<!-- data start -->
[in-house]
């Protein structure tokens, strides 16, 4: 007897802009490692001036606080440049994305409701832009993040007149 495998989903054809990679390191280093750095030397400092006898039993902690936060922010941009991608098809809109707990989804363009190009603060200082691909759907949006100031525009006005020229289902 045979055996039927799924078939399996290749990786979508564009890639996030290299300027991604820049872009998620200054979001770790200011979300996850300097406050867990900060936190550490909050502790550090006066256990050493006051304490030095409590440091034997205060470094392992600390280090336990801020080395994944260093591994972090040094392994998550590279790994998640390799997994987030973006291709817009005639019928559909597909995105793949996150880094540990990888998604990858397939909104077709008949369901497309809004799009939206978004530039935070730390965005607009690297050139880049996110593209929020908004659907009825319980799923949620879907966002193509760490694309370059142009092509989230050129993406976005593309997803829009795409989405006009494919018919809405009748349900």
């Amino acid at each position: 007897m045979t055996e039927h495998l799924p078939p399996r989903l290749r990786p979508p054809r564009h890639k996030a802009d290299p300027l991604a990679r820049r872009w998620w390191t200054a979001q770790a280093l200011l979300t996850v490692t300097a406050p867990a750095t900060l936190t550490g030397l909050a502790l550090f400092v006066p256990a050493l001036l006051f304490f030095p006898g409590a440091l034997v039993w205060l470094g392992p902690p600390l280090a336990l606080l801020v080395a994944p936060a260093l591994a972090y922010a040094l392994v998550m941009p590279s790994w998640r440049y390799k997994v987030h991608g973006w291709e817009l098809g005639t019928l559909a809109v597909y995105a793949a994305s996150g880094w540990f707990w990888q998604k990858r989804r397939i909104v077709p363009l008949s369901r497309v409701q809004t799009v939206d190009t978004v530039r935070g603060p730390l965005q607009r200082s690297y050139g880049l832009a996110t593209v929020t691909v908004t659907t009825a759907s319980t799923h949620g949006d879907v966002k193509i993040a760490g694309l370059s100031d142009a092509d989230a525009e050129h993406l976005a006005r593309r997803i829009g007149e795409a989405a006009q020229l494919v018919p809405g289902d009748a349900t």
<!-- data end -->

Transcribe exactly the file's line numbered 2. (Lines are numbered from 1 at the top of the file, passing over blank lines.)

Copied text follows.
């Protein structure tokens, strides 16, 4: 007897802009490692001036606080440049994305409701832009993040007149 495998989903054809990679390191280093750095030397400092006898039993902690936060922010941009991608098809809109707990989804363009190009603060200082691909759907949006100031525009006005020229289902 045979055996039927799924078939399996290749990786979508564009890639996030290299300027991604820049872009998620200054979001770790200011979300996850300097406050867990900060936190550490909050502790550090006066256990050493006051304490030095409590440091034997205060470094392992600390280090336990801020080395994944260093591994972090040094392994998550590279790994998640390799997994987030973006291709817009005639019928559909597909995105793949996150880094540990990888998604990858397939909104077709008949369901497309809004799009939206978004530039935070730390965005607009690297050139880049996110593209929020908004659907009825319980799923949620879907966002193509760490694309370059142009092509989230050129993406976005593309997803829009795409989405006009494919018919809405009748349900």